PG&E Completes Bankruptcy Restructuring Process
Pacific Gas and Electric Company emerged from Chapter 11, with the completion of its restructuring process and implementation of a reorganization plan that was confirmed by the U.S. Bankruptcy Court on June 20, according to a July 1 announcement.
The utility deposited about $5 billion in the $21 billion wildfire fund established last year to pay for fire damages linked to utility infrastructure. The company funded the Fire Victim Trust with $5.4 billion in cash and common stock representing 22.19 percent ownership stake. The announcement comes a day after Democratic Governor Gavin Newsom signed legislation that authorizes the state to hold the utility accountable if it fails to adhere to public safety policies.
The Golden State Energy Act authorizes the state to take possession of PG&E by commencing an eminent domain action and transfer its operations to a nonprofit public benefit corporation named Golden State Energy.
The company announced its Fire Victim Trust funding schedule which comprises of an initial payment of $5.4 billion and an additional $1.35 billion in cash in 2021 and 2022. A $700 million payment scheduled for 2022 will be expedited if state regulators approve the utility’s rate-neutral securitization application filed in April.
In May, California regulators approved PG&E’s bankruptcy reorganization plan with conditions, including changes to the company’s governance structure, enhanced oversight, and creation of local operating regions. Under a new oversight framework, PG&E’s operating permit will be subject to an ongoing review as part of an enforcement process focused on the company’s safety performance. The plan provides for establishment of a $13.5 billion trust fund to pay wildfire victims. The oversight tools and changes to the reorganization plan are designed to ensure that PG&E will emerge from bankruptcy as a fundamentally changed company that has a commitment and ability to provide safe and reliable service while improving measures to mitigate wildfire risk and achieve the state’s climate goals.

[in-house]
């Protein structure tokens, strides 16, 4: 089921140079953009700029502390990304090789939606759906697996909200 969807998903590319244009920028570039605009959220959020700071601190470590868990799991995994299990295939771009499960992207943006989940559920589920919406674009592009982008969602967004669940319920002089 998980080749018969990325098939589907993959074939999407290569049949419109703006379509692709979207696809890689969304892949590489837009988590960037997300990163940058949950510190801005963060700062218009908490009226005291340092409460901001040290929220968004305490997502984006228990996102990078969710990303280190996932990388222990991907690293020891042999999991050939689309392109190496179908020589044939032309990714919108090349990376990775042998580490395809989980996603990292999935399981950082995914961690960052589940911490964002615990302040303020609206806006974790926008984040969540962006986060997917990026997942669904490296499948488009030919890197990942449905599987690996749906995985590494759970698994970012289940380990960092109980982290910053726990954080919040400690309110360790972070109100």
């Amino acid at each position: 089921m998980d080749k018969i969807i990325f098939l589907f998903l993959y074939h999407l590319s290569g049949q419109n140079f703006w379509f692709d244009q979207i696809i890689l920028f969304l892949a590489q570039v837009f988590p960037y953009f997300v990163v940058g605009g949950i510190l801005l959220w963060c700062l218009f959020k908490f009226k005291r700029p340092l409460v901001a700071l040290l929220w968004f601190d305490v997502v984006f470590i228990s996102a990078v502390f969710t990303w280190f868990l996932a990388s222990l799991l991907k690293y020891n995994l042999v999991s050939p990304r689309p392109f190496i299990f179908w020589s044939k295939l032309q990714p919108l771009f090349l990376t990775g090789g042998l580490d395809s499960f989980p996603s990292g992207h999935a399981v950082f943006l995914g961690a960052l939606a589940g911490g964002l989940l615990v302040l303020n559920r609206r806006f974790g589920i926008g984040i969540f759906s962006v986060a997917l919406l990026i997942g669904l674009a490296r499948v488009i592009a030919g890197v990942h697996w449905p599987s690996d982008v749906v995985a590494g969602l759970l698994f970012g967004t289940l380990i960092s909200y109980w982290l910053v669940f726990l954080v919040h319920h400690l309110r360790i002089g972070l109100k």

PG&E has also funded two wildfire settlements of about $1 billion to satisfy the claims of certain cities, counties, and other public entities, and a $11 billion settlement to insurance companies and entities that paid claims by individuals and businesses related to wildfires in recent years.
The company filed to reorganize under Chapter 11 of the U.S. bankruptcy code in January 2019 as it was faced with billions of dollars in potential liability arising from the 2017 and 2018 Northern California wildfires.
PG&E Emerges from Chapter 11